1. Gold is useful in electronics, especially microchips.

              Handy in dental work, too, although we keep reading we’re on the brink of regrowing tooth enamel.

          2. (sigh) Imagine one of those “casino nights,” of the type often thrown by charities of various types, where each attendee is given X amount of funny money to gamble with, money to be used at an auction at the end of the night to bid on various (donated) prizes. Now imagine that casino night where each attendee is given 10X the amount of funny money to begin the night. Do you expect the prizes at the end of the night to be auctioned for the same amount? My only point was that an increased money supply chasing a decreased amount of goods and services will inevitably cause inflation, and cited two clear and easy to understand historical examples. Any high school history text will tell you about the economic woes in 16th century Spain and the countries in N. Africa a)iddle East I mentioned. Google is Yer Friend. 🙂

            1. And I pointed out that your examples do not exhaust the possibilities.

              As if the economy were as fixed as the prizes!

              Google is YOUR friend.

  20. I’m frankly getting rather pissed off at the city people at this point. I read yesterday how people from the big Australian cities are driving out of the cities and raiding the smaller outskirts shops, which are already depleted – apparently some stores have hired bouncers to keep out raiders. The grocery stores protest that there is no problem with supplies, but have also limited grocery delivery to the aged, vulnerable, removed online order and pickup options, and though they have an hour in the EARLY MORNING where it’s supposed to be ‘restricted to seniors and people with disability’ there’s either little on the shelves anyway, or it gets bought out in short order.

    I don’t drive still. I have to go out with the babies if I have to go out to buy anything, which limits the amount I can bring back, as well as limiting me to small items. There’s the possibility as well of interstate quarantining and lockdown, which Tasmania has already done. It does NOT help that they’re saying this might be life for the next six months and school shutdowns is a matter of when, not if.

    Effing hells. This is NOT the goddamned zombie apocalypse, and now we know what the people WILL do if such a thing happens.

      1. I know; the government here is apparently expecting ‘waves’ of people getting infected or something and it’s the ‘six months’ thing that I think is getting people panicked and all. They’re not supplying for a month (the maximum that anyone would really self-quarantine) and there are people supposedly hoarding to resell in black market sales and online.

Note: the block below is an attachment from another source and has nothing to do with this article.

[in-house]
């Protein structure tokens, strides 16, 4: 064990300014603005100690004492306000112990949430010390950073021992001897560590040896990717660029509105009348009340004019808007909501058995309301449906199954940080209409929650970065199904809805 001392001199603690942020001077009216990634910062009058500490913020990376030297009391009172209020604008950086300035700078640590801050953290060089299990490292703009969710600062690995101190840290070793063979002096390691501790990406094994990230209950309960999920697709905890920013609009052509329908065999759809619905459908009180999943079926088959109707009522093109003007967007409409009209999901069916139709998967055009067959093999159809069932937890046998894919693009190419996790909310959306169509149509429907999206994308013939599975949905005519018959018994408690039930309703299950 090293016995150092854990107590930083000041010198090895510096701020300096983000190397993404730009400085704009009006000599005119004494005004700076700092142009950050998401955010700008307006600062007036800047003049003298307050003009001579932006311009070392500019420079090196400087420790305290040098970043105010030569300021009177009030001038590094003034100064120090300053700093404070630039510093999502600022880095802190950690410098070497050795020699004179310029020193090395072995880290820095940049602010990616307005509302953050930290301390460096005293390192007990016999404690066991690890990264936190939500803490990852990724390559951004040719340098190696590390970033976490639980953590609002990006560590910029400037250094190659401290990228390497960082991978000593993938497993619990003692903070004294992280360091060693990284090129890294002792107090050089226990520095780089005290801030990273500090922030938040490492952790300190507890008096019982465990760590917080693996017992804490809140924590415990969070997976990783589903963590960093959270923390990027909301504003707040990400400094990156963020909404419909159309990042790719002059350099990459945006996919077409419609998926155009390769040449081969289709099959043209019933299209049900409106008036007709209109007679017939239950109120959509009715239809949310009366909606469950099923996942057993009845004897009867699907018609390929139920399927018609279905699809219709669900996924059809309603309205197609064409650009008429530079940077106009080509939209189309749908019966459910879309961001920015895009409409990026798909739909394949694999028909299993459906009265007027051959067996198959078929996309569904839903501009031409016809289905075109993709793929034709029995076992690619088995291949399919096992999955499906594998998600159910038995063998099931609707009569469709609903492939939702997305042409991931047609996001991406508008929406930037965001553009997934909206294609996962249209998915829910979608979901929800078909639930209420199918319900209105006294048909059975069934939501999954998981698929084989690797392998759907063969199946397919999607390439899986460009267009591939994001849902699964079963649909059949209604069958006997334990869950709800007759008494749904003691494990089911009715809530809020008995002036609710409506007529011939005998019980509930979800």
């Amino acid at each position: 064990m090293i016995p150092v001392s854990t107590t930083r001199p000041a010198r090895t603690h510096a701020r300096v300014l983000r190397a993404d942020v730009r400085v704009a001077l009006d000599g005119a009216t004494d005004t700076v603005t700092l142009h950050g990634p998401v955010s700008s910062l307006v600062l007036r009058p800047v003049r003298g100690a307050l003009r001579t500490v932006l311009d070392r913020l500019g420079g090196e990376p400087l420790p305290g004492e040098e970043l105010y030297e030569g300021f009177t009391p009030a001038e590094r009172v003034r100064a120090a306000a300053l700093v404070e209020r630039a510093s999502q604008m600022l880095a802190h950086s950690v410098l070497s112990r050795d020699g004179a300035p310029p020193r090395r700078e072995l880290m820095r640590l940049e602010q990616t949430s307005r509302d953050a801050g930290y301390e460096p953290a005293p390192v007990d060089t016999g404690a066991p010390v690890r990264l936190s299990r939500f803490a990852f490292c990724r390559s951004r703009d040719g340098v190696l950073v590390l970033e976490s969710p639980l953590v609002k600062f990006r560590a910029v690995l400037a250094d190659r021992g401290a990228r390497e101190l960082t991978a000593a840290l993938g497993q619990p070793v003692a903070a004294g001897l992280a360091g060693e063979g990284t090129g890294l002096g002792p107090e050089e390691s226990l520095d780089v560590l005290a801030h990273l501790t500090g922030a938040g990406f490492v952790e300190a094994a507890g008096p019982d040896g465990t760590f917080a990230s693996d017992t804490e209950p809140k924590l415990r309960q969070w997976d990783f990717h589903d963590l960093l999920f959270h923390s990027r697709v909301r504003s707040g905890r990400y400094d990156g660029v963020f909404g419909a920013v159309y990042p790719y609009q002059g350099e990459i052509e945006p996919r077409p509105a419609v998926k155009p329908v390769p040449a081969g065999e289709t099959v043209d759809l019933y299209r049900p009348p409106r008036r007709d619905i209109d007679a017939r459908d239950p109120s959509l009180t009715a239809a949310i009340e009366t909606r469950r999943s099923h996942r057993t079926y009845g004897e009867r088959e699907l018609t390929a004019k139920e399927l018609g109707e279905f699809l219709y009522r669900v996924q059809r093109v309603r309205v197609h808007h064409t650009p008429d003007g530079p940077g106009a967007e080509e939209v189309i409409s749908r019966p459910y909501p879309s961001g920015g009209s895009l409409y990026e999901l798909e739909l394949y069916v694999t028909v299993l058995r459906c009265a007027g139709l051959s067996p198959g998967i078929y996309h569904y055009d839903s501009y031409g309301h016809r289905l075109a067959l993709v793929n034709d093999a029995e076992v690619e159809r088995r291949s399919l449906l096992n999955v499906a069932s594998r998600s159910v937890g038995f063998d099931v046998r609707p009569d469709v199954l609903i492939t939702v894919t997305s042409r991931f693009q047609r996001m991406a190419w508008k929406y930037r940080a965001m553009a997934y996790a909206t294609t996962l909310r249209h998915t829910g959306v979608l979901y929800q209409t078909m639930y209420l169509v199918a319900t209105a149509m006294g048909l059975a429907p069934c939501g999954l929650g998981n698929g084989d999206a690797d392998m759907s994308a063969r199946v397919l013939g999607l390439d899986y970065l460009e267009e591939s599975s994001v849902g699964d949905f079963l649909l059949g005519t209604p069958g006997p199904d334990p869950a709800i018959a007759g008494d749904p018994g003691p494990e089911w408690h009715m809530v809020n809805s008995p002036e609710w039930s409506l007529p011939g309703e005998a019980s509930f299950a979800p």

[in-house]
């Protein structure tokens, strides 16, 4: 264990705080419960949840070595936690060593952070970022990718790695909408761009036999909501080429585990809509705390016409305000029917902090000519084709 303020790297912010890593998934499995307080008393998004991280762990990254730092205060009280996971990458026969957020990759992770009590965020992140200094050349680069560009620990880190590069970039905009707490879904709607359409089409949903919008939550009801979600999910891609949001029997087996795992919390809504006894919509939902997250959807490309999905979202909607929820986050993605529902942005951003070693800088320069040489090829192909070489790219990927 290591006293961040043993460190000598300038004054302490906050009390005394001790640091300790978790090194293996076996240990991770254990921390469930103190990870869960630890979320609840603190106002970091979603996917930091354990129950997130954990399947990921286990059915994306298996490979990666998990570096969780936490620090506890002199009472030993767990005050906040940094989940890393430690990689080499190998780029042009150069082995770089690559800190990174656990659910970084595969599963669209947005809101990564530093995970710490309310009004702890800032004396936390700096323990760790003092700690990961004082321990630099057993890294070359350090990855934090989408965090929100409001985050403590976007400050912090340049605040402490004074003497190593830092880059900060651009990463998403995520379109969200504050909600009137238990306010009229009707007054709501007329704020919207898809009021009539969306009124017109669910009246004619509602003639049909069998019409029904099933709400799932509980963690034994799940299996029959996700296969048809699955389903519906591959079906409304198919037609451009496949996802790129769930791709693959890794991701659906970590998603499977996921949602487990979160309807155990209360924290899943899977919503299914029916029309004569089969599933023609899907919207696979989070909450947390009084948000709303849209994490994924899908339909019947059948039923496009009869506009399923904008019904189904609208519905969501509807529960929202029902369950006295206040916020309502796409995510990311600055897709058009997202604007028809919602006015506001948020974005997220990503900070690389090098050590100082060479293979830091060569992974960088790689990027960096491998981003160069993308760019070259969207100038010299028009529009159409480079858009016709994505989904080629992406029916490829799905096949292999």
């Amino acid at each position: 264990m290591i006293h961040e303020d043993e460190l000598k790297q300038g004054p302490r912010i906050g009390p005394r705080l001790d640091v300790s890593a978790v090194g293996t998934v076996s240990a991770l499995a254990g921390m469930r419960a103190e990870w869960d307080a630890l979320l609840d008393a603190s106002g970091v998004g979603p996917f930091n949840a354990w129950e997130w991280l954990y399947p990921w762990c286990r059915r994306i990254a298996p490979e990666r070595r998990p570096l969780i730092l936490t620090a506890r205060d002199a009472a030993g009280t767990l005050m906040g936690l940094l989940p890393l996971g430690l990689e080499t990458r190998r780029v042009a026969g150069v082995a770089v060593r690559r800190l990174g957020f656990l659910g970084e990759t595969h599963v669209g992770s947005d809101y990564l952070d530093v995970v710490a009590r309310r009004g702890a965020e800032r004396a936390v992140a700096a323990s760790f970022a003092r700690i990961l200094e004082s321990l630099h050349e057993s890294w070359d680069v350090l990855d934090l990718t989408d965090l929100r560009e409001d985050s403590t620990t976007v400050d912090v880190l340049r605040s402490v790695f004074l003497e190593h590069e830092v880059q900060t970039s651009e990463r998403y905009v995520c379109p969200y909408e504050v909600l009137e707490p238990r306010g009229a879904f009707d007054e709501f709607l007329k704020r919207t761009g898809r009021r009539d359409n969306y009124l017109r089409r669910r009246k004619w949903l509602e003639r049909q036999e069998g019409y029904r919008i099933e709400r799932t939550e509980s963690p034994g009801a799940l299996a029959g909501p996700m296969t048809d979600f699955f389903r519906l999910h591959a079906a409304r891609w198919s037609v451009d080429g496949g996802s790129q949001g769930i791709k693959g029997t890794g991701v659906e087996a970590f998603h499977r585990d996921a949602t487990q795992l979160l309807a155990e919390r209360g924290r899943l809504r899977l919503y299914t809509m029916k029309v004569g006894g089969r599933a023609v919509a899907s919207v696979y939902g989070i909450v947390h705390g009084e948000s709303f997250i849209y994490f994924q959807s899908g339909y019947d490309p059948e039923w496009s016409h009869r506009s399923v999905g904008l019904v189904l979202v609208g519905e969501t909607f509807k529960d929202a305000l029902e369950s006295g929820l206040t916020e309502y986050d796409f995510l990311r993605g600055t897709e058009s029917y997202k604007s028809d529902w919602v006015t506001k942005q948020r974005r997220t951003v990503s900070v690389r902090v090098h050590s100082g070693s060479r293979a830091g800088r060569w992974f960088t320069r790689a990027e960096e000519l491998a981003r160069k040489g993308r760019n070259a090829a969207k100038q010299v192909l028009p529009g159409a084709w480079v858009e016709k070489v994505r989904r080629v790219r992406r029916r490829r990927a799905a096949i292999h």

The absolute sodwits. I’m okay for NOW because we have as a general thing ‘stock food for at least a month and a half’ but I can’t even do my ‘need to replenish that supply because it’s down to half.’

        Argh. So much argh at the utter stupidity of it all.

          1. Yes, they say it is on the Chinese data.

            ‘Course, I don’t trust the Chinese data in either direction: the true numbers are at least an order of magnitude worse, and the only countries with lethality nearly as bad are places like Iran and Italy.

            1. And no one should. And Iran and Italy have close ties with China. Also honest to fucking hell, we’re neither Chinese nor Italians, and even my co-religionaires have not now nor will they ever LICK shrines. Pawing them is often bad enough.

              1. I don’;t trust the models or the modelers either. We are supposed to trusted computer models when the same cadre of alarmists keeps claiming that the earth is going to burn to a cinder and therefore there is a climate emergency that requires everyone to surrender all of the freedom and submit to totalitarian rule? They are simply now substituting coronavirus for climate because “never let a crisis go to waste.”

            1. I can very much see China deliberately providing false date because they know it will be used by leftists here to spread alarm and chaos.

              1. China’s reported deaths-per-population numbers, though, don’t even seem to support the “ten times worse than the flu” thing.

                Granted, that’s with draconian restrictions, but it’s also without vaccines or anything….

        1. *huffs a laugh* Thanks for that.

          Might keep the eldest boyo from school just because we have one of the little ones at higher risk of catching the damn bug, due to weaker immune system and one of the meds she takes making it weaker to this stupid thing. There are other worries, which I wouldn’t have if they still delivered groceries and the panicky herd weren’t so stupid.

          1. On a more serious note, this is going to break the back of many Accepted Wisdoms.

            Like the utter impossibility of office jobs working from home. Or how the TSA is now allowing 16oz bottles of hand sanitizer on flights (you seen all the planes falling out of the sky, right).

            1. Oh, yes. As my friend Bill Reader told me in our morning call (well, he’s … remote teaching. Kind of. Sort of. Whatevs) “They do realize that genii doesn’t go back in the bottle, right?” Hell a lot of companies will notice that they’re paying for not just buildings but utilities without the remotest necessity.